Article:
Against all odds
Chompuu’s dreams after COVID-19 in Thailand
Chompuu’s life has been anything but easy – but it doesn’t stop her dreaming. Born 10 years ago inside a Remand Prison, she since lives with her grandmother and younger sister. They are together inside a tiny home at the very end of a dead-end street in a lower economic area along the banks of the Chao Phraya River in Bangkok. Her home has only a small window and one fluorescent light, while hundreds of bags piled up make the room feel even smaller and darker.
A year ago she was diagnosed with Thalassemia, an inherited blood disorder that reduces the amount of oxygen she is able to carry through her body. This leaves her fatigued – so much so she can’t play with friends long and has to be careful not to get hurt as she can get infections easily.
It’s always been difficult for her grandmother, Chanya Suwimol, and the COVID-19 pandemic has made it even more difficult. “I want Chompuu not to suffer from her health condition. This is my major concern, because one day I may not be with her,” she says.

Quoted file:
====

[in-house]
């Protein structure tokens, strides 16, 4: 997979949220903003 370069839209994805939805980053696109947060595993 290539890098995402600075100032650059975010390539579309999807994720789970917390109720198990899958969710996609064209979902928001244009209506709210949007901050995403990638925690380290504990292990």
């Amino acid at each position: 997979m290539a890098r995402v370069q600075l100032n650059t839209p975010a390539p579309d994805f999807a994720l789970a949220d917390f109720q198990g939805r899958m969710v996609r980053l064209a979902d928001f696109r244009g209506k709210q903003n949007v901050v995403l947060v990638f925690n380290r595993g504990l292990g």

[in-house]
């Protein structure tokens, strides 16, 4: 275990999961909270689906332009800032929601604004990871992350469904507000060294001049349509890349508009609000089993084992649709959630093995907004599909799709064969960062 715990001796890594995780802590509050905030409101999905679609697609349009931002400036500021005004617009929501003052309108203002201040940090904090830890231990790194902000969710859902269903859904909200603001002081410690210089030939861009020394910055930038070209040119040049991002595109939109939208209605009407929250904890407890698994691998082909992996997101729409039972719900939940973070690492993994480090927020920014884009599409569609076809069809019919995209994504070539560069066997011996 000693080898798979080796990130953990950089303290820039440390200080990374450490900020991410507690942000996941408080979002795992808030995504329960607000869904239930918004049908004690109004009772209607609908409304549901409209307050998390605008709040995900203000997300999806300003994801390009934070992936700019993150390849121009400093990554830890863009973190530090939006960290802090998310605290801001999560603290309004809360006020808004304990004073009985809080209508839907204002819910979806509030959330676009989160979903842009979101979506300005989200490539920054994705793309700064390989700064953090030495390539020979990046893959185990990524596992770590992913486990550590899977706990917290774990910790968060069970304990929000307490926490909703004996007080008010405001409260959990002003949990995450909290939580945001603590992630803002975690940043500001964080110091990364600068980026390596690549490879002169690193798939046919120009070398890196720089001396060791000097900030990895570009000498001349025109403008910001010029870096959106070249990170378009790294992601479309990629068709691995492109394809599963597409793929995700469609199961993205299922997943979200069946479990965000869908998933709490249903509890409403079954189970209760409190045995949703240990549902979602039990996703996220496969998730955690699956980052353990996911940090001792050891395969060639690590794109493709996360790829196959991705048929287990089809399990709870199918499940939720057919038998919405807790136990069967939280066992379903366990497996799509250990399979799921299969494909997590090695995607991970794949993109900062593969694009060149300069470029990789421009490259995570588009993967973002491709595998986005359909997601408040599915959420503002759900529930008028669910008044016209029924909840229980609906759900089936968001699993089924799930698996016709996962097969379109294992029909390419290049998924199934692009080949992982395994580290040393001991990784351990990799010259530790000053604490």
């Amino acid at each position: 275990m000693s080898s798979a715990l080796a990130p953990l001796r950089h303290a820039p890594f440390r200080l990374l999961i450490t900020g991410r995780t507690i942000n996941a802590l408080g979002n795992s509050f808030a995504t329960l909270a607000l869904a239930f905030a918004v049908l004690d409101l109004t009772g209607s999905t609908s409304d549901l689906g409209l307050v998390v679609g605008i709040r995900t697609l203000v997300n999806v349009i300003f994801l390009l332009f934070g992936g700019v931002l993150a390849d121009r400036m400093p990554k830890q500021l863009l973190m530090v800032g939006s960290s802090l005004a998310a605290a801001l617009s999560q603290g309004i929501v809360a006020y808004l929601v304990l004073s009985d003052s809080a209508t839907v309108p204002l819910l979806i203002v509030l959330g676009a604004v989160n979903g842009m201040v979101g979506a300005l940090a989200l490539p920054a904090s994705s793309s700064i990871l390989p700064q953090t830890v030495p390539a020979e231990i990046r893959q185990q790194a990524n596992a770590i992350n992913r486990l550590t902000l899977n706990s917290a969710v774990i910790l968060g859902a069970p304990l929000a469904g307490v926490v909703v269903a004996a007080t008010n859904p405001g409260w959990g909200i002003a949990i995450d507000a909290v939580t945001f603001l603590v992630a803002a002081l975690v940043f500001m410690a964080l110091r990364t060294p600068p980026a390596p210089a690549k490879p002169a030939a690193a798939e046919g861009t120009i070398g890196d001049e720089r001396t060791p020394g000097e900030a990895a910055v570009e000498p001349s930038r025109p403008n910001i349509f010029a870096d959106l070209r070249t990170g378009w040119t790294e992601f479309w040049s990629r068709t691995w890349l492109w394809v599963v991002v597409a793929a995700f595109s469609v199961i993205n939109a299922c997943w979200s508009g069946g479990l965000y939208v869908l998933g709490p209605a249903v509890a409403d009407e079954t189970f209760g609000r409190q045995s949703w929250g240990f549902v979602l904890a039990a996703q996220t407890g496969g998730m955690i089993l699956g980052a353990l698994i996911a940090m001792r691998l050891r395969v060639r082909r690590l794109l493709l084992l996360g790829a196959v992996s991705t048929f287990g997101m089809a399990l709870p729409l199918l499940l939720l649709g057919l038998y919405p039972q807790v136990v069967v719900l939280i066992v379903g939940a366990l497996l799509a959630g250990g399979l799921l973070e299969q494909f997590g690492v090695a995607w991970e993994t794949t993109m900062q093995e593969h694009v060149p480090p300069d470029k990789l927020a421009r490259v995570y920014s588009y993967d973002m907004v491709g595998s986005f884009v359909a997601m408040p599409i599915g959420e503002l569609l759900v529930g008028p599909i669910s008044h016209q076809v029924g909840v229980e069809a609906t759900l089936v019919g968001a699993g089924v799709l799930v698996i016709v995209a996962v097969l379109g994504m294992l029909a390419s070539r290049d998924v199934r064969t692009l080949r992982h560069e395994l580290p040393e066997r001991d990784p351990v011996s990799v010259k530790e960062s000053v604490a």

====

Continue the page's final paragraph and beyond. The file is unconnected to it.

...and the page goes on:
“At least I want to see her grow up healthy, entering university or have a good job that she can take care of herself. She is very young and she is dependent on my care but I'm getting older each year.”
Since the lockdown Chompuu has been getting up at 6am each day to walk around the streets of Bangkok selling fruit juice prepared by her grandmother. Chompuu started selling fruit juice to help with the household expenses when the lockdown started.
Her grandmother’s weekend street stall selling deep fried spring rolls was the only means of additional income – on top of her small pension – to support the family. However, like across all of Thailand and elsewhere, the lockdowns meant the markets had to close.
Chompuu’s grandmother proudly talks about how well she was doing at school and knows that with the right breaks can make it to university. Education is also important to Chompuu and she sees it as an important part of her future.
“When I grow up I dream to be a teacher because teachers have knowledge, teachers teach education and I like school,” she says. “If I become a teacher I will teach my young sister Ti-Cha homework. I want to have a business of making drinks, and have a shop where I don't need to walk. And buy a big house for my grandmother and my sister to have a big playground to play.”